At 75-years young, Maxine has accomplished quite a bit.
The widowed mother of one daughter, devoted grandmother of five, and great grandmother of seven, has dedicated her life to making a difference for others who are at-risk and in need of help.
In 1959, she moved from Milwaukee, Wisconsin to San Francisco and landed a job at Wells Fargo while she was attending City College. After graduating, she attended San Francisco State University, earning a degree in Child and Youth Care Administration from Nova University, and she earned an MBA and Doctor of Philosophy degree from Northfield University.
After college, Maxine realized she wanted to do something to help people in need, so in 1969 she opened a residential facility called the Pine Street Guest House, which became a group home for adults who struggled with mental health issues and were in need of food and shelter. At the same time, she also started a residential care facility for the elderly.
One day in 1981, Maxine learned from her neighbor that there was a growing need for services for young unwed mothers who chose to keep their children but did not have any resources to take care of themselves or their babies. She was stunned that these teens were alone so she established the Hickman Home for Mothers and Infants.
In 1993, she decided to branch away from managing group homes and focus on providing services and programs for at-risk youth. She opened the Hickman Home Foster Family Agency right out of her own, three-story home in the Richmond with the focus of helping prospective parents train to earn their certification to become foster parents, and then matching them to youth aged 12 to 18 in the program. Maxine continues to be involved in the business today and says she doesn’t consider helping people in need work at all.
“When it gets to be work, it’s different; but for me, as long as I’m enjoying it, it’s not working. So I basically, never worked a day in my life.”
She beamed as she recounted a recent success.
“We had a young man transition to Sacramento State; it’s great when you have kids that do well as a result of your efforts. It’s very rewarding.”
In 2014, the same year that her husband of six years passed away, Maxine began struggling with severe arthritis, and other health issues. The arthritis was so bad she could not stand for long periods of time and walking was extremely painful. Maxine countered this with her own philosophy:
“We have to make choices as to how we deal with things that happen to us. I could stay home and do nothing because of the pain knowing that it’s going to get worse. The more I stay home, the more it’s going to get worse and I could potentially end up not being able to walk on my own. But, if I stay active and I tell myself it’s not that bad; I can keep moving, keep going.”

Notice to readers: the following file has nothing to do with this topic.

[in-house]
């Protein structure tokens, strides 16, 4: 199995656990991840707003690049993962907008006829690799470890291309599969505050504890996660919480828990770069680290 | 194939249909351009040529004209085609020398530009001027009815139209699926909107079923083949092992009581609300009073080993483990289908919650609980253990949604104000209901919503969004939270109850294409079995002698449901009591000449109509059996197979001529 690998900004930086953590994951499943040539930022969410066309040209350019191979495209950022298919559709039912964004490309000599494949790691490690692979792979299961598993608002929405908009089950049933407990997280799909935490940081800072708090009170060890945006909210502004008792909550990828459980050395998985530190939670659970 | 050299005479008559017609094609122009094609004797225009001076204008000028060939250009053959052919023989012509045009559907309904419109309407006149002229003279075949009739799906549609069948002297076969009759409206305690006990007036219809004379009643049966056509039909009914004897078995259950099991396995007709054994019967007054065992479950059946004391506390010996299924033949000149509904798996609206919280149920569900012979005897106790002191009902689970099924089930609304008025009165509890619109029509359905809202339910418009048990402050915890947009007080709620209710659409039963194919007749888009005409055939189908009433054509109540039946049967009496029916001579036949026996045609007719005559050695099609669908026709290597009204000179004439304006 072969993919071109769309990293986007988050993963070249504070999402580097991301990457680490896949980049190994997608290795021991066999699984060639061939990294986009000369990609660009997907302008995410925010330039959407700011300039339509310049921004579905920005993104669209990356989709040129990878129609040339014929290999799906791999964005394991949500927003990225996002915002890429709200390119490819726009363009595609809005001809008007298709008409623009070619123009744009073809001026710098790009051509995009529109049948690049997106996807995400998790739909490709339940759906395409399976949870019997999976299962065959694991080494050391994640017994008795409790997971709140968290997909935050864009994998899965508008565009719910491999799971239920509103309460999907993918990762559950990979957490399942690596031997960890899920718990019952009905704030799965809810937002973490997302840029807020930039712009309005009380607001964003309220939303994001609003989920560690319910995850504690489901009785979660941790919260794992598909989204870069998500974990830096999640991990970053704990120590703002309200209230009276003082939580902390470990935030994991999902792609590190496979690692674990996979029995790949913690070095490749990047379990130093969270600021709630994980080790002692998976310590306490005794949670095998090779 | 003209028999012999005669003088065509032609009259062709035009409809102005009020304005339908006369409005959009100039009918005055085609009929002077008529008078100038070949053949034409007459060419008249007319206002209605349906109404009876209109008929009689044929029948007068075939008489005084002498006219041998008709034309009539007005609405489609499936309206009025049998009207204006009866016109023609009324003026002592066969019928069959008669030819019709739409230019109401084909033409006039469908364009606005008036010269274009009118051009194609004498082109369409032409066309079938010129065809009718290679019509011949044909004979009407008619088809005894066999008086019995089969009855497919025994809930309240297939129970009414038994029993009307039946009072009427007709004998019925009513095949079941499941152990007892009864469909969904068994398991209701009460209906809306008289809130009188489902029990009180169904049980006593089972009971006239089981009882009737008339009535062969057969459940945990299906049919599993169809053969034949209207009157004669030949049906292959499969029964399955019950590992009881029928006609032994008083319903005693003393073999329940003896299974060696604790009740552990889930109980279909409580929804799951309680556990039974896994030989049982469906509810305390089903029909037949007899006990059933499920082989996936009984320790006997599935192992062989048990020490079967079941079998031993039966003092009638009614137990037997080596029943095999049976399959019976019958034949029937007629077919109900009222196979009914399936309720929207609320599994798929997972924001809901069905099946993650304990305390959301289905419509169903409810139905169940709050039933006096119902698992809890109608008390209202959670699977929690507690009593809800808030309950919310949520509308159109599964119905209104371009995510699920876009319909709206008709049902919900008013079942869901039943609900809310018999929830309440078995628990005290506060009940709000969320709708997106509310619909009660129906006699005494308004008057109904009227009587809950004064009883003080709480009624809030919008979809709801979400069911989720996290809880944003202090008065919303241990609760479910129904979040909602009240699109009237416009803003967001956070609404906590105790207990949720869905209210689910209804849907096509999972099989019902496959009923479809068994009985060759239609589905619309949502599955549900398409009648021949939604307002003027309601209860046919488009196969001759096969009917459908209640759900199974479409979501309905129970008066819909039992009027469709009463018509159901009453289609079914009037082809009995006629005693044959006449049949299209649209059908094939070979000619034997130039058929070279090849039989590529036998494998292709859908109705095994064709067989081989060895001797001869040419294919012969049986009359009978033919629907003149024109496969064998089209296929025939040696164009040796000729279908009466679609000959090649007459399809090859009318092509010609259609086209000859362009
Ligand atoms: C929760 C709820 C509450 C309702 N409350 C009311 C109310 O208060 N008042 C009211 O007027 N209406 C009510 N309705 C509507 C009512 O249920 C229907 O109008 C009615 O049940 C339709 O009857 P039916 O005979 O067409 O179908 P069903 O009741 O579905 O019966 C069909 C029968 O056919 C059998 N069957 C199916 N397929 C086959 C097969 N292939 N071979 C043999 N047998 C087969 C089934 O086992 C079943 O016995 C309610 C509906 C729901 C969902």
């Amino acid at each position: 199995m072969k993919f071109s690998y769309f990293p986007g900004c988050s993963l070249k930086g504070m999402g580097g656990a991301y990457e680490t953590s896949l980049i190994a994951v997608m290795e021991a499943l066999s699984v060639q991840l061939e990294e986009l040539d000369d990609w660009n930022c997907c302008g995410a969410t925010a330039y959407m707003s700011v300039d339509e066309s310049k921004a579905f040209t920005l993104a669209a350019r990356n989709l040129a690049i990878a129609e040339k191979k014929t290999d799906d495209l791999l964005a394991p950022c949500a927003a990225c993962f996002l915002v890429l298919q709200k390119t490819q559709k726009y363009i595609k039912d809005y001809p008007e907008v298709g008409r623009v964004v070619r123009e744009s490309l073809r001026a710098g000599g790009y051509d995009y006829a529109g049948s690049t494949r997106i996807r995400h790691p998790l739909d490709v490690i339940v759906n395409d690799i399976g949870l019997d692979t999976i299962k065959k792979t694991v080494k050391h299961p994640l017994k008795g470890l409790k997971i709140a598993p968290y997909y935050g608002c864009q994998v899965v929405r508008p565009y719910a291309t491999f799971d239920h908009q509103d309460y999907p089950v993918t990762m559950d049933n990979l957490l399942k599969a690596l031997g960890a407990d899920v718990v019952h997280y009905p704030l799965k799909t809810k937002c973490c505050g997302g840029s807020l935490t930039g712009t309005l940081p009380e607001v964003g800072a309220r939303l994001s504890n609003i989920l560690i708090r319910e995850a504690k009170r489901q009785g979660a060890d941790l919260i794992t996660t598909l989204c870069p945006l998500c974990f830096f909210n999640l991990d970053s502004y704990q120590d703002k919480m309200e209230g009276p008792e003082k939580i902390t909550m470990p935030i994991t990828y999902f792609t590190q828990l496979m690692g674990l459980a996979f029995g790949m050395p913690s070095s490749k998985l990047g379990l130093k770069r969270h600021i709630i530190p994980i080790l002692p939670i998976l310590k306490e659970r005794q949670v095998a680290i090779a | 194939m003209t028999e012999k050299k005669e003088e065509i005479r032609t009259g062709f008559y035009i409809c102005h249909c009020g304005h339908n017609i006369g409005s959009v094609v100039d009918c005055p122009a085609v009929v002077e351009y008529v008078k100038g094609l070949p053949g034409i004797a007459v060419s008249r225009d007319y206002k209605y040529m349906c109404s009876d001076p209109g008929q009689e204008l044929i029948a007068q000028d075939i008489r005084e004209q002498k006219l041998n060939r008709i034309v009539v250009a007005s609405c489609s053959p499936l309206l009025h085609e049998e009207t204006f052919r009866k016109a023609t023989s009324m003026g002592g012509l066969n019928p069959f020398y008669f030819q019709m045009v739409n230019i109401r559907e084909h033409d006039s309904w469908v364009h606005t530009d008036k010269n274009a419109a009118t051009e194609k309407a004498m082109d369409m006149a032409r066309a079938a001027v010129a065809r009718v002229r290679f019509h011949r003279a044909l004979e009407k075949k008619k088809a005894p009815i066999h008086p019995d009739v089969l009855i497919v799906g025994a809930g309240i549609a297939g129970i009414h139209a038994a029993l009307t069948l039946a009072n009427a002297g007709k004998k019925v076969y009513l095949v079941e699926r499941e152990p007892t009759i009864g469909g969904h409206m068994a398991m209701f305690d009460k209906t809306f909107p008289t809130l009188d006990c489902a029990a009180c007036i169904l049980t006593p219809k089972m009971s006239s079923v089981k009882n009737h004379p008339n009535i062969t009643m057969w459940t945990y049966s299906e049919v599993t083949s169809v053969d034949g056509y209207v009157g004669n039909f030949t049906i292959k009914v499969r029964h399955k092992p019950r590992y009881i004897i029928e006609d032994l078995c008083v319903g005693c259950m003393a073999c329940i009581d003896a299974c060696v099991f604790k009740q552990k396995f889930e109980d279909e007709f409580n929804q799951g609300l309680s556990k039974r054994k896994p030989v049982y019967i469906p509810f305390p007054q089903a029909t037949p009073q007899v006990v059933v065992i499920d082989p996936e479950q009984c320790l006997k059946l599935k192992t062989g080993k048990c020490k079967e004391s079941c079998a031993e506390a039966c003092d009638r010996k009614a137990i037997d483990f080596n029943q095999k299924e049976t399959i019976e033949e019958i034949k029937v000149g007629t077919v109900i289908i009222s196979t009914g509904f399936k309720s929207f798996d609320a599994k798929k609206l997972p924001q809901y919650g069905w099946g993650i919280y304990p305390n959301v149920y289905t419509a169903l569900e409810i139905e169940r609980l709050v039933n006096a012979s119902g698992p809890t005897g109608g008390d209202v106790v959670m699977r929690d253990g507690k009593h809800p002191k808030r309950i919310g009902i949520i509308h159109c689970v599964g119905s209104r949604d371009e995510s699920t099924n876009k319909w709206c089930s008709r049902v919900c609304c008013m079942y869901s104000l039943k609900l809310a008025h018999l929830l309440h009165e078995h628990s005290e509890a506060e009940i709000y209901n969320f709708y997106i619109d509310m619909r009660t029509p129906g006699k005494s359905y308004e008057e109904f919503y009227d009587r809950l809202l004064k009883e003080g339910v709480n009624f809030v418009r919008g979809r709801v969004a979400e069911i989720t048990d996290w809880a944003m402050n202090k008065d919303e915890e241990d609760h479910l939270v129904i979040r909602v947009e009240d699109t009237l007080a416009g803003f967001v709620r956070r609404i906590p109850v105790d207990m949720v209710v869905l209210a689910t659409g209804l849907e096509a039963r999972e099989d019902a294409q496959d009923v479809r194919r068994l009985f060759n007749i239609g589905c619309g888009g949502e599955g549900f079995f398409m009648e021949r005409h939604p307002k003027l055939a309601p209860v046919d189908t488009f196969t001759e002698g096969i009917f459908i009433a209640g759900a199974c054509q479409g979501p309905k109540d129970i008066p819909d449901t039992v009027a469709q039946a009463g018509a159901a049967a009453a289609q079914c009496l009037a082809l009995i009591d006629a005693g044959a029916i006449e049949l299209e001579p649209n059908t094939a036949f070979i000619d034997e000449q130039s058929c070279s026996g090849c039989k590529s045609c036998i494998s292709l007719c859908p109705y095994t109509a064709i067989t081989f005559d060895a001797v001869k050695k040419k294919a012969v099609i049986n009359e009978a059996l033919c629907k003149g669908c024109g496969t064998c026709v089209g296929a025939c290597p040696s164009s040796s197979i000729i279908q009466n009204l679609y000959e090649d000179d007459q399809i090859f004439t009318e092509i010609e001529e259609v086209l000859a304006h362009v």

With no family to turn to nearby (her daughter and other relatives live in Wisconsin) Maxine realized she was going to need some help in order to live independently and in San Francisco. A friend who was also a Meals on Wheels recipient suggested she call and apply for services.
“I think a lot of it had to do with the fact I was living by myself. Meals on Wheels is a good check; it gets family off my case because someone is knocking on my door. You never know what’s going to happen. And I don’t have one of those things [life alert system] that you wear around your neck but [with Meals on Wheels] I just feel safe knowing that someone is going to check on me.”
Maxine says the meals help her manage her diet and that in turn helps keep her hypertension in check. Since it’s difficult for her to stand for long periods of time—popping a good meal in the microwave is a better alternative than standing over a stove and cooking.
“Aging, to me, is really is a state of mind. As we age, we start to have issues with our bodies, but everything is about how we deal with it.”
Maxine has chosen to live her life to the fullest in the service of others. In addition to her passion for helping abused and neglected youth, she is an active member of the Cosmopolitan Baptist Church. She also gives back through her work with the San Francisco Chapter of the National Coalition of 100 Black Women which helps underserved African American women and girls who struggle with health, education, employment, and violence.
Did You Know?
79% of home-delivered meal recipients, nationwide, are 75 or older
1 in 4 seniors lives alone